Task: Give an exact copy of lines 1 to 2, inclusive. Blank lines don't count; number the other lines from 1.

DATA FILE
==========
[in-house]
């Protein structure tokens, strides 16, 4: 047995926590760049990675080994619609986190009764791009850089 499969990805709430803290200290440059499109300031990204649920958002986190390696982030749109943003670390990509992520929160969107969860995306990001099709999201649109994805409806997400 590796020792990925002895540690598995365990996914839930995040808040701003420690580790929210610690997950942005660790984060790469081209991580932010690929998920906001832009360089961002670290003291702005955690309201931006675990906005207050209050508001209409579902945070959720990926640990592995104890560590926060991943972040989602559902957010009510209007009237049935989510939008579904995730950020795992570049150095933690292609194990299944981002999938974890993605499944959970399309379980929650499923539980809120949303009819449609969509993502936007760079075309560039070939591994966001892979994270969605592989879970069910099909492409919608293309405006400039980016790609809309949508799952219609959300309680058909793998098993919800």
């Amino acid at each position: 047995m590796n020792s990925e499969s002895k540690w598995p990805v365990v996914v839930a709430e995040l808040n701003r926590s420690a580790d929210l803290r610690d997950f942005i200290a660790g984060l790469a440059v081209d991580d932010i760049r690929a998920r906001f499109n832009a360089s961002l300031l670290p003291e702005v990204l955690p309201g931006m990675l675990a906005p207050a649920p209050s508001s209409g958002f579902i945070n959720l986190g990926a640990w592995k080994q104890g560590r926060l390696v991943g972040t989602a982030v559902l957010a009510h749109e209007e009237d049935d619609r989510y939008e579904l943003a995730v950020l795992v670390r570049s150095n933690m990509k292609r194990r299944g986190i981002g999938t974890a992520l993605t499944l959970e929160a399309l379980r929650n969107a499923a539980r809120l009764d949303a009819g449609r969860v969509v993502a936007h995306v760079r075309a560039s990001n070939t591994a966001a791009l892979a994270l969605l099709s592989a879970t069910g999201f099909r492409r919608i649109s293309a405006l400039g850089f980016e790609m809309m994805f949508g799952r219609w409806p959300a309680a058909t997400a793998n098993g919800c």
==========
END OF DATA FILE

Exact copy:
[in-house]
């Protein structure tokens, strides 16, 4: 047995926590760049990675080994619609986190009764791009850089 499969990805709430803290200290440059499109300031990204649920958002986190390696982030749109943003670390990509992520929160969107969860995306990001099709999201649109994805409806997400 590796020792990925002895540690598995365990996914839930995040808040701003420690580790929210610690997950942005660790984060790469081209991580932010690929998920906001832009360089961002670290003291702005955690309201931006675990906005207050209050508001209409579902945070959720990926640990592995104890560590926060991943972040989602559902957010009510209007009237049935989510939008579904995730950020795992570049150095933690292609194990299944981002999938974890993605499944959970399309379980929650499923539980809120949303009819449609969509993502936007760079075309560039070939591994966001892979994270969605592989879970069910099909492409919608293309405006400039980016790609809309949508799952219609959300309680058909793998098993919800």